Sheff Wed have four league titles and three FA Cups to their name and they have come close to adding more on numerous occasions. Historically, they're a big club with a famous stadium that houses a large fanbase.

You don't have to go too far back to find some success either. In 1991/92 Sheffield Wednesday won the League Cup and finished third in the top division. A year later they were runners-up in both cup competitions and seventh in the Premier League.

They boasted legitimate quality players like Chris Waddle and Des Walker, and they were a fun team to watch.

A few years later, they were the first of the Premier League clubs to financially implode and they have been trying to recover ever since, even though you'd not actually think it's possible. They are in League One now following relegation last season.


Speaking of big clubs currently in League One, we need to talk about Sunderland.

How Sunderland got themselves to such a low level is no secret. They spent ten years in the Premier League, recruited a little bit cheaply every year until the money eventually ran out and they could no longer stay up.

They fell so hard they plummeted straight through the Championship in one miserable season. Now they've been trying to get out of League Once for three years, twice failing in the play-offs. Wading through a mile of treacle probably seems like an easier challenge.

Historically, Sunderland are one of the most successful teams in the country. In fact, only six clubs have won more league titles than the Black Cats.

They have six to their credit, the same amount as Chelsea, although they are very firmly in the past now.

What makes Sunderland such a perpetually big club, however, is the fanbase.

Sunderland are currently averaging nearly 30,000 crowds this season - in League One. Three years ago, they attracted a home gate of 46,039 for a match against Bradford, which remains a record for England's third tier.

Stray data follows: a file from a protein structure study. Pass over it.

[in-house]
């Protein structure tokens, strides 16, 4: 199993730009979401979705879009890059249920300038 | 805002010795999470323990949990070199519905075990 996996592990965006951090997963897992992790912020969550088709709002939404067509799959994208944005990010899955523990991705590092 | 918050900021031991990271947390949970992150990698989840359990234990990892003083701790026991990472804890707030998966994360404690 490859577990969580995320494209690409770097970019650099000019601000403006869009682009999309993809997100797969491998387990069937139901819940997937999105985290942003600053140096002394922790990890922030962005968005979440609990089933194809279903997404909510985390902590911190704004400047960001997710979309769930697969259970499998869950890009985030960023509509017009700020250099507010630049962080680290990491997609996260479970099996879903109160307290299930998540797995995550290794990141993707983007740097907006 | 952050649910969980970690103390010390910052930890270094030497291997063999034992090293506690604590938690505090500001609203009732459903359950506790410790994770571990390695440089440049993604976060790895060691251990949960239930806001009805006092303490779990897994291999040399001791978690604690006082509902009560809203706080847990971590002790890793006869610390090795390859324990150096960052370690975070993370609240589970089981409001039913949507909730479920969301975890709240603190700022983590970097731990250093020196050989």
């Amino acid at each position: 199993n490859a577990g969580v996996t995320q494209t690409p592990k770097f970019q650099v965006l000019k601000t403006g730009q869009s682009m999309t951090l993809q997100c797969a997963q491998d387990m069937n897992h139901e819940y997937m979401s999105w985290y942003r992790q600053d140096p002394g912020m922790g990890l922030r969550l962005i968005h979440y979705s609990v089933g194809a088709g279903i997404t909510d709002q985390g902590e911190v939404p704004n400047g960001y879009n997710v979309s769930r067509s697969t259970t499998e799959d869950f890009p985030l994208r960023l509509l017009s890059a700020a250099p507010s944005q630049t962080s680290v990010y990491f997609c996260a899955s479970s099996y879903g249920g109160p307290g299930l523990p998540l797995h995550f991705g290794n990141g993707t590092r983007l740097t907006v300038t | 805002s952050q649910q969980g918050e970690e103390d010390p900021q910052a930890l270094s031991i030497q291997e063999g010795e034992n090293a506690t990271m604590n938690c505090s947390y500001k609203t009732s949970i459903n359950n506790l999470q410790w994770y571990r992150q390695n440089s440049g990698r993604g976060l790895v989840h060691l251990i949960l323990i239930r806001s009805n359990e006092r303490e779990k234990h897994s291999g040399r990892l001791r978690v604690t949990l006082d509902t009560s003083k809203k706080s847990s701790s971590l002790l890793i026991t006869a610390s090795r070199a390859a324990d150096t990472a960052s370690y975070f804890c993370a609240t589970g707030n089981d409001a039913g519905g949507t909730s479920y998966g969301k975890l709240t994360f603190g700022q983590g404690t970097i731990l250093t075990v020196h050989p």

Imagine if they were ever actually good.

Blackburn Rovers

There have only been seven clubs to have won the Premier League. Blackburn are one of them.

No one is going to deny that was more to do with Jack Walker's money and generosity than anything. It was. Perhaps it was also largely down to Eric Cantona taking himself out of the title run-in by kung-fu kicking a fan at Crystal Palace.

Whatever the reason, Blackburn are a bona fide Premier League winner, and that shouldn't ever be forgotten or taken from them.

They also have a fine history that shouldn't be forgotten either.

Rovers won league titles in the 1910s and have claimed an impressive six FA Cups, admittedly with five of them coming in the 1800s.

Blackburn have a League Cup crown too, with that coming relatively recently in 2002.

Recent times have not been all that kind to Blackburn, with them dipping into League One for a while, but they are a club who deserve to be associated with success and no one would be surprised to see them rise again.

ALSO READ: Steve Cooper, Chris Wilder and John Terry emerge as frontrunners for Nottingham Forest job